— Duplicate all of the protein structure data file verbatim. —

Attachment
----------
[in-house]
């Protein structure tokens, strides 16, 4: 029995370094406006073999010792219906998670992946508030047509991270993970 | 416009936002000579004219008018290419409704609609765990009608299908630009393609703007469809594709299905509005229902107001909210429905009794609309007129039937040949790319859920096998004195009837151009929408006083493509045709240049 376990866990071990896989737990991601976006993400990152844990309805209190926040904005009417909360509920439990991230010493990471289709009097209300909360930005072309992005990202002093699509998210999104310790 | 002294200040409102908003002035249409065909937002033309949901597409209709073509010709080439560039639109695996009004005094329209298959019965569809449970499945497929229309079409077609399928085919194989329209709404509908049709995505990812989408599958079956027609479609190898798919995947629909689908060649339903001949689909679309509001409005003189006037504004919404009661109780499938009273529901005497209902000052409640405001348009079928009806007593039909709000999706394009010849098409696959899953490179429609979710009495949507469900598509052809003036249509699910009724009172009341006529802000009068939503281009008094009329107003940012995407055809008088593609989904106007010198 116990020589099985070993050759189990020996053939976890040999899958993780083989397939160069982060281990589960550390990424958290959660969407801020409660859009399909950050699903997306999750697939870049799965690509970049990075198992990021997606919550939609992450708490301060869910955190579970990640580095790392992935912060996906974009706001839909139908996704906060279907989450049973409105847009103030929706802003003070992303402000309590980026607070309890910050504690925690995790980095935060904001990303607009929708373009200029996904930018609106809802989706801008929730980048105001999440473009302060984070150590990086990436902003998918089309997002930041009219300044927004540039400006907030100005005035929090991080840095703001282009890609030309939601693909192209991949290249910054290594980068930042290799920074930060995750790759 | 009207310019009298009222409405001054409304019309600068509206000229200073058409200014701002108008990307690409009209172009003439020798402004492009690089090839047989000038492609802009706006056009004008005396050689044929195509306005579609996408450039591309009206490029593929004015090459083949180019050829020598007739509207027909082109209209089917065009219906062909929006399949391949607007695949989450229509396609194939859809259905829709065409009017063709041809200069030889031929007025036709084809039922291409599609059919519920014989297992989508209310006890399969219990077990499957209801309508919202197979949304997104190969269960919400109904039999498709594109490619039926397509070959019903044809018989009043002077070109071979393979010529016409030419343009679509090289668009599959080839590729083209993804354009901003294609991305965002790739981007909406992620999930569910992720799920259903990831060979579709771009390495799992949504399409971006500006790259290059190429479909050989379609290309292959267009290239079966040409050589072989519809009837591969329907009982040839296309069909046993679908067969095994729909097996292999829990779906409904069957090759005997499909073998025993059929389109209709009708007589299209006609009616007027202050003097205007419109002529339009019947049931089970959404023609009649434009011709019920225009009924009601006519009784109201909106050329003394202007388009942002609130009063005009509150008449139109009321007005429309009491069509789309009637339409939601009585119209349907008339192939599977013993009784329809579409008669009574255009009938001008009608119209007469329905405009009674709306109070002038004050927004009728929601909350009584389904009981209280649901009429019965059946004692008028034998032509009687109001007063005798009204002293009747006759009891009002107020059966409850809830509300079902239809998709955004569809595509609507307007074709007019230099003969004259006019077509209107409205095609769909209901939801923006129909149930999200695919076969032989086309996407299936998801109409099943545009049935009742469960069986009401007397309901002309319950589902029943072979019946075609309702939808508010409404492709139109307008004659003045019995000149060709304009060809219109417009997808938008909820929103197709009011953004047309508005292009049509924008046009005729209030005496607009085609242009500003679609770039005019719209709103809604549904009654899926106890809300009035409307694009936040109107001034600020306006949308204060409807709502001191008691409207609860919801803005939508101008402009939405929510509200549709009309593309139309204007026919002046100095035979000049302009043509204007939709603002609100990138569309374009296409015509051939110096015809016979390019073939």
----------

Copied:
[in-house]
């Protein structure tokens, strides 16, 4: 029995370094406006073999010792219906998670992946508030047509991270993970 | 416009936002000579004219008018290419409704609609765990009608299908630009393609703007469809594709299905509005229902107001909210429905009794609309007129039937040949790319859920096998004195009837151009929408006083493509045709240049 376990866990071990896989737990991601976006993400990152844990309805209190926040904005009417909360509920439990991230010493990471289709009097209300909360930005072309992005990202002093699509998210999104310790 | 002294200040409102908003002035249409065909937002033309949901597409209709073509010709080439560039639109695996009004005094329209298959019965569809449970499945497929229309079409077609399928085919194989329209709404509908049709995505990812989408599958079956027609479609190898798919995947629909689908060649339903001949689909679309509001409005003189006037504004919404009661109780499938009273529901005497209902000052409640405001348009079928009806007593039909709000999706394009010849098409696959899953490179429609979710009495949507469900598509052809003036249509699910009724009172009341006529802000009068939503281009008094009329107003940012995407055809008088593609989904106007010198 116990020589099985070993050759189990020996053939976890040999899958993780083989397939160069982060281990589960550390990424958290959660969407801020409660859009399909950050699903997306999750697939870049799965690509970049990075198992990021997606919550939609992450708490301060869910955190579970990640580095790392992935912060996906974009706001839909139908996704906060279907989450049973409105847009103030929706802003003070992303402000309590980026607070309890910050504690925690995790980095935060904001990303607009929708373009200029996904930018609106809802989706801008929730980048105001999440473009302060984070150590990086990436902003998918089309997002930041009219300044927004540039400006907030100005005035929090991080840095703001282009890609030309939601693909192209991949290249910054290594980068930042290799920074930060995750790759 | 009207310019009298009222409405001054409304019309600068509206000229200073058409200014701002108008990307690409009209172009003439020798402004492009690089090839047989000038492609802009706006056009004008005396050689044929195509306005579609996408450039591309009206490029593929004015090459083949180019050829020598007739509207027909082109209209089917065009219906062909929006399949391949607007695949989450229509396609194939859809259905829709065409009017063709041809200069030889031929007025036709084809039922291409599609059919519920014989297992989508209310006890399969219990077990499957209801309508919202197979949304997104190969269960919400109904039999498709594109490619039926397509070959019903044809018989009043002077070109071979393979010529016409030419343009679509090289668009599959080839590729083209993804354009901003294609991305965002790739981007909406992620999930569910992720799920259903990831060979579709771009390495799992949504399409971006500006790259290059190429479909050989379609290309292959267009290239079966040409050589072989519809009837591969329907009982040839296309069909046993679908067969095994729909097996292999829990779906409904069957090759005997499909073998025993059929389109209709009708007589299209006609009616007027202050003097205007419109002529339009019947049931089970959404023609009649434009011709019920225009009924009601006519009784109201909106050329003394202007388009942002609130009063005009509150008449139109009321007005429309009491069509789309009637339409939601009585119209349907008339192939599977013993009784329809579409008669009574255009009938001008009608119209007469329905405009009674709306109070002038004050927004009728929601909350009584389904009981209280649901009429019965059946004692008028034998032509009687109001007063005798009204002293009747006759009891009002107020059966409850809830509300079902239809998709955004569809595509609507307007074709007019230099003969004259006019077509209107409205095609769909209901939801923006129909149930999200695919076969032989086309996407299936998801109409099943545009049935009742469960069986009401007397309901002309319950589902029943072979019946075609309702939808508010409404492709139109307008004659003045019995000149060709304009060809219109417009997808938008909820929103197709009011953004047309508005292009049509924008046009005729209030005496607009085609242009500003679609770039005019719209709103809604549904009654899926106890809300009035409307694009936040109107001034600020306006949308204060409807709502001191008691409207609860919801803005939508101008402009939405929510509200549709009309593309139309204007026919002046100095035979000049302009043509204007939709603002609100990138569309374009296409015509051939110096015809016979390019073939």